Here's a bit of the statement:
The bloated Democratic health bill is a turkey.Read the entire statement here.
We need to start from scratch.
And pass single payer health insurance for the American people.
We will each make brief statements, and then take your questions.
I’m speaking today for myself and on behalf of Single Payer Action.
And others will be speaking for their organizations.
Six months ago – on May 5, 2009 – Margaret, Carol, Kevin and I were up on Capitol Hill.
We were in the Senate Finance Committee hearing room.
It was the beginning of three days of hearings to kick off the health care debate in Congress.
The room was packed with industry lobbyists of all stripes – health insurance, pharmaceutical, medical device, the AMA – you name it, they were there.
Senator Max Baucus, the chair of the committee, had scheduled three days of hearings on health care reform.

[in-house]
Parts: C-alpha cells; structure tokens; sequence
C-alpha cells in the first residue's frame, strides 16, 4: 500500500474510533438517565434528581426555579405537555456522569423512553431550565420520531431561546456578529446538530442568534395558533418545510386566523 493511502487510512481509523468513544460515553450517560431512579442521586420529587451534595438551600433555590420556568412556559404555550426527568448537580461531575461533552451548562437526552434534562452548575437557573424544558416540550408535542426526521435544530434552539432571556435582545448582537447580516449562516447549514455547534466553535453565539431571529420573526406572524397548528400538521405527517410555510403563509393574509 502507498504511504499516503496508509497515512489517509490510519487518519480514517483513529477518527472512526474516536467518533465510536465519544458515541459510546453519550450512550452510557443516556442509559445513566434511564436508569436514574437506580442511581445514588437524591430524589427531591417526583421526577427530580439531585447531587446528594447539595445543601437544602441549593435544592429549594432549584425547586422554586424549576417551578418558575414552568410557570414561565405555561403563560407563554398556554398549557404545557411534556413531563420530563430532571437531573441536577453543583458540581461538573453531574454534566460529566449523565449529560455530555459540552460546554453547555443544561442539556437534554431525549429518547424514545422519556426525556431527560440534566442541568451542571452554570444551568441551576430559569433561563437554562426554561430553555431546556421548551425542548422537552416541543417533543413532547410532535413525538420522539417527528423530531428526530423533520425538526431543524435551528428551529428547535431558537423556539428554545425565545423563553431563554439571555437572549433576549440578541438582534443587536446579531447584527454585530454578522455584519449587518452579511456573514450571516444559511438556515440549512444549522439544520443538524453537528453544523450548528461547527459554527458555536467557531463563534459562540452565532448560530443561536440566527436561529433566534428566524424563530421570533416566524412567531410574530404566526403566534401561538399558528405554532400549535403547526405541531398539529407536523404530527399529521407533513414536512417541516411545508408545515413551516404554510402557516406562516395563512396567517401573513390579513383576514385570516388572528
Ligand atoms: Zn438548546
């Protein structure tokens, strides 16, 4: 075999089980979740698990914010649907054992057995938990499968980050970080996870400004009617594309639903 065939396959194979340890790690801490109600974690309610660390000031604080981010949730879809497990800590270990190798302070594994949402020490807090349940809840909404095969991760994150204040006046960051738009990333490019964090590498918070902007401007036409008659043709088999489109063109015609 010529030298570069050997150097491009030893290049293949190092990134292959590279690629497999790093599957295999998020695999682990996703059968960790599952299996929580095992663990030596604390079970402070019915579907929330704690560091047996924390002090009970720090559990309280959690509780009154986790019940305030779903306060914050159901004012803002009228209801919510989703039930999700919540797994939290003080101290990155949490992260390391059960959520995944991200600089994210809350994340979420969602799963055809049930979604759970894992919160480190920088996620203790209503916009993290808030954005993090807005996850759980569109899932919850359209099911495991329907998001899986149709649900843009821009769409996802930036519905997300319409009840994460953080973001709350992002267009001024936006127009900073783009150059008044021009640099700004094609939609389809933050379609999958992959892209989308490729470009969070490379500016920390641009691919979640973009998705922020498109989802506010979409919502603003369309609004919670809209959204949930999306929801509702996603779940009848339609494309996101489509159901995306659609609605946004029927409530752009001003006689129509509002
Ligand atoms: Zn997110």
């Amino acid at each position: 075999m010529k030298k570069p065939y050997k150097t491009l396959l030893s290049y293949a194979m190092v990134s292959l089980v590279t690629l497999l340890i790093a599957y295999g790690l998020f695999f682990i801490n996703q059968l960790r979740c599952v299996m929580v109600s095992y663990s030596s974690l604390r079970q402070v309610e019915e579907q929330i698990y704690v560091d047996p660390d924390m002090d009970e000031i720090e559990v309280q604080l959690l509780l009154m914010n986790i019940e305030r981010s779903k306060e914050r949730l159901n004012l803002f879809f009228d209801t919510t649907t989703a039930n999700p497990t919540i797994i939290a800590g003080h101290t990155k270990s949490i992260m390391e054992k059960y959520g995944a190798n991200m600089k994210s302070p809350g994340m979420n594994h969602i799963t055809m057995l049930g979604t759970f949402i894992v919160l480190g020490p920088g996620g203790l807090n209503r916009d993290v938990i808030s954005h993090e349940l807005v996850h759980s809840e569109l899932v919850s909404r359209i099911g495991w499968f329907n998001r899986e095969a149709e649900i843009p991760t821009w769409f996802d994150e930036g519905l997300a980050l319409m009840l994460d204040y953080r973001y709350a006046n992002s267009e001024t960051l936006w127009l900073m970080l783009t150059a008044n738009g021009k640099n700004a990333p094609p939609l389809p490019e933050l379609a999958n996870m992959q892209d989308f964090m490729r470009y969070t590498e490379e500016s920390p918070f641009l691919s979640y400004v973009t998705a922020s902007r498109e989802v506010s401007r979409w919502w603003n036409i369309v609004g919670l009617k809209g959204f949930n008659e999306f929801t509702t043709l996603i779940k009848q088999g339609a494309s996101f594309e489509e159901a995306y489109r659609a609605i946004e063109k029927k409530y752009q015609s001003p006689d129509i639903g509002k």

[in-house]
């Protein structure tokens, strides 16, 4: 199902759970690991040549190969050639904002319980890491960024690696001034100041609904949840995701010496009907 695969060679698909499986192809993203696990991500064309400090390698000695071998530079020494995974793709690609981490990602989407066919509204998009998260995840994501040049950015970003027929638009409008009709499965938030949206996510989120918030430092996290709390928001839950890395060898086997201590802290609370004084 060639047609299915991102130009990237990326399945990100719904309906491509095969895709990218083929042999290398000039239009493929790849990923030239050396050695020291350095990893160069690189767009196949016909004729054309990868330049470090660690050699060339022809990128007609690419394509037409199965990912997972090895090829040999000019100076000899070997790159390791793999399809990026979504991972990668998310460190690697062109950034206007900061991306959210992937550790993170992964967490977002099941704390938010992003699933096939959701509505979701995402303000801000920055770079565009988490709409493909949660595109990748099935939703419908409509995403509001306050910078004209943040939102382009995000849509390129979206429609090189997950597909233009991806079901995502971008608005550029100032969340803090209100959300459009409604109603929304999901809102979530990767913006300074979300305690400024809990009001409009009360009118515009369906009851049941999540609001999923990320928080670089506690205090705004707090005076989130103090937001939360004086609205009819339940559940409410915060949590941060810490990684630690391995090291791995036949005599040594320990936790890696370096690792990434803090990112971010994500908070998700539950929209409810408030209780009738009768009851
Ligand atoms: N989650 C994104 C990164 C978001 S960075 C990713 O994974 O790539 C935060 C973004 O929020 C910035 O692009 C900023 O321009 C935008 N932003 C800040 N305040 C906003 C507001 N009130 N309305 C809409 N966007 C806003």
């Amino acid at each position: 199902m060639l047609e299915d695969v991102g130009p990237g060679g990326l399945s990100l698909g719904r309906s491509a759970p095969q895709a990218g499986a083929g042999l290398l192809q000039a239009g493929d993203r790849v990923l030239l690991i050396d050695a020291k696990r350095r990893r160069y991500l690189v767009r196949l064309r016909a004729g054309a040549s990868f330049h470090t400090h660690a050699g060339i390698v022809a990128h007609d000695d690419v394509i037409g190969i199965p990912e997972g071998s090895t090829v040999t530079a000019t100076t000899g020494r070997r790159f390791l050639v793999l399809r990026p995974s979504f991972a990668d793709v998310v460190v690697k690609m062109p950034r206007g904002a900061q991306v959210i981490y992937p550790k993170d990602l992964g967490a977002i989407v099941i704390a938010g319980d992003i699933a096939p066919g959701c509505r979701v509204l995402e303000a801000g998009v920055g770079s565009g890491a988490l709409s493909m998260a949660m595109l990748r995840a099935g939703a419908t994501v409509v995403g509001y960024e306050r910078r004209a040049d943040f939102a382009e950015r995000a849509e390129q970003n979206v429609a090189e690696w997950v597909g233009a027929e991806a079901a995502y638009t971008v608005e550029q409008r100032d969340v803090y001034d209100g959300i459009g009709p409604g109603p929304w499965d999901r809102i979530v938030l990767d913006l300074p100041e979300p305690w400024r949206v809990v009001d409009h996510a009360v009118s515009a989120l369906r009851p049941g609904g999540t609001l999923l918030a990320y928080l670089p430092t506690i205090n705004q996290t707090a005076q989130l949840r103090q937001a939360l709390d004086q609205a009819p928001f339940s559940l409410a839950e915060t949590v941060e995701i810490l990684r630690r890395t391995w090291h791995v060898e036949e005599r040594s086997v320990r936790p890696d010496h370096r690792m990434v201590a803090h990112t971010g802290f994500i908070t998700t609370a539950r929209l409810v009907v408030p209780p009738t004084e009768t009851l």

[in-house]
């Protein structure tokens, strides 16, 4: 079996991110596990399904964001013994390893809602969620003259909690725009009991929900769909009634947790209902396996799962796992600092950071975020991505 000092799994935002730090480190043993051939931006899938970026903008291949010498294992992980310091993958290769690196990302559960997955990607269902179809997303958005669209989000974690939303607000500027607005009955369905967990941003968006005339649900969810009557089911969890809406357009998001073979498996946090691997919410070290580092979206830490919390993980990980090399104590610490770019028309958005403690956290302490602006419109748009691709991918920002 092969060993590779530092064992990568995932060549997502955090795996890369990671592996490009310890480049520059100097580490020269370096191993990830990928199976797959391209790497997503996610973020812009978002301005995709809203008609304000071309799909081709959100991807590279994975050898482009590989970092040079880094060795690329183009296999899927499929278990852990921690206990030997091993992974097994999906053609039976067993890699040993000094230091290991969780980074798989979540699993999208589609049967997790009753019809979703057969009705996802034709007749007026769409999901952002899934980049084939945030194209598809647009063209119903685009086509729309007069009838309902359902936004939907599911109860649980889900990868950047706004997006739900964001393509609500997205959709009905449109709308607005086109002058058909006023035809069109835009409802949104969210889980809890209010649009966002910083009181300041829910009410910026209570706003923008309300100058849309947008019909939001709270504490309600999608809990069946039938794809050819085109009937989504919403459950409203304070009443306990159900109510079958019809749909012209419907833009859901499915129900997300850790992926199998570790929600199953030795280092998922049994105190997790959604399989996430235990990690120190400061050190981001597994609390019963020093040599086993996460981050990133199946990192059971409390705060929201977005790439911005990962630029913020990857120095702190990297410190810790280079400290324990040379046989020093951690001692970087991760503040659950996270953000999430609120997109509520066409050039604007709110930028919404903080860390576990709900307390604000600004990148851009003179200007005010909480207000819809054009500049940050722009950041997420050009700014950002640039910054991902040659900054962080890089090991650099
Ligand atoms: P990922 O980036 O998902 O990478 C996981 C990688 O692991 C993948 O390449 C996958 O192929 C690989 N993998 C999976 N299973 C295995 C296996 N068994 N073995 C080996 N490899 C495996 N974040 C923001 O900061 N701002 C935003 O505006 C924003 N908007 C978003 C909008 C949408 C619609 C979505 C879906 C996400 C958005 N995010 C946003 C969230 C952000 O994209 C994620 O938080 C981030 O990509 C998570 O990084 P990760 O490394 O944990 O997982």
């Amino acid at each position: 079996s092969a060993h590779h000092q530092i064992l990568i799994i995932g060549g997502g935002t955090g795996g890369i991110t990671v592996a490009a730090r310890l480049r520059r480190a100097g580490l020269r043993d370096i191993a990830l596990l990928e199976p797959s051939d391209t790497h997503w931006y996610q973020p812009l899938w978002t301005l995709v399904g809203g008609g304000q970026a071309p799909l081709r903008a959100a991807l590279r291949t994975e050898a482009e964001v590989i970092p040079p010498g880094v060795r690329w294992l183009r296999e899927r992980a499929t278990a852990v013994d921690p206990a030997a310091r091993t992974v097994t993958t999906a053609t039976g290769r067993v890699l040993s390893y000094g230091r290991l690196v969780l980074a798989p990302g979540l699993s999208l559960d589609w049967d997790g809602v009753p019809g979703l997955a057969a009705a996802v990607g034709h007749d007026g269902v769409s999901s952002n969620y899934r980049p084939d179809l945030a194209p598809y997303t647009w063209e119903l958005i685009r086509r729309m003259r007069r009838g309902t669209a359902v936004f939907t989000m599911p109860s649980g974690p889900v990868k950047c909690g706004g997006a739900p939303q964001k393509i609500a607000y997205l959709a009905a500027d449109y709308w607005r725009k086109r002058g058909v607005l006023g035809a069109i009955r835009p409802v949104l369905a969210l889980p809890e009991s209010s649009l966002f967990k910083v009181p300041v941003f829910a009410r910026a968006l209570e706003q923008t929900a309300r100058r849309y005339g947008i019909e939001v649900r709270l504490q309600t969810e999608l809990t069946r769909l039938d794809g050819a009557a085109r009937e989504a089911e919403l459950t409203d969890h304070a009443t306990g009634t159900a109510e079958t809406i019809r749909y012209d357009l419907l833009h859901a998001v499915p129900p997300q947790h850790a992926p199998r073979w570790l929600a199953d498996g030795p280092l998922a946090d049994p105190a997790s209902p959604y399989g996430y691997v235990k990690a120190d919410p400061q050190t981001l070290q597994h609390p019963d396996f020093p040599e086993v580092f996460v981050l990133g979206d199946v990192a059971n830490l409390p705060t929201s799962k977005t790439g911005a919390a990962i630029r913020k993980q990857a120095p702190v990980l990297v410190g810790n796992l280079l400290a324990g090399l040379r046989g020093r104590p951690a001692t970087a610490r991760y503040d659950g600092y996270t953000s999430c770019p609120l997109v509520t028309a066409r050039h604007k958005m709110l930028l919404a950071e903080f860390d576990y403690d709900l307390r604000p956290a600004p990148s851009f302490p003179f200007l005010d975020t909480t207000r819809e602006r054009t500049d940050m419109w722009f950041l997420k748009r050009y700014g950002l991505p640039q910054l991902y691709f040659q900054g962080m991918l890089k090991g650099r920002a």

Baucus had asked 41 health care experts to testify.
Not one was an advocate for single payer national health insurance.
Single payer is a simple clear reform.
The house single payer bill – HR 676 – is only 30 pages long.
Baucus, Obama and the Democrats had taken it off the table.
And replaced it with a 2,000 page monstrosity.
Single payer is simple.
And it works.
Under a single payer system, the day you are born, you get a medical card with your name on it.
With this card, you get free choice of doctor and hospital.
Anywhere in the United States.
You pay no health care premiums to private health insurance corporations.
You receive no bills.
Instead of the premiums we are paying now, we would pay that amount or less into one public insurance pool.
Single payer saves lives.
Right now, 45,000 Americans die every year from lack of health insurance.
Under a single payer system, zero Americans would die every year from lack of health insurance.
Because everybody would be covered.
Single payer covers everyone.
Single payer also saves money.
We would replace the hundreds of private health insurance payers with one single public payer.
In one stroke, we would save $400 billion a year in administrative waste, profits and overhead.
We would then use those savings to insure everyone.
or watch it here.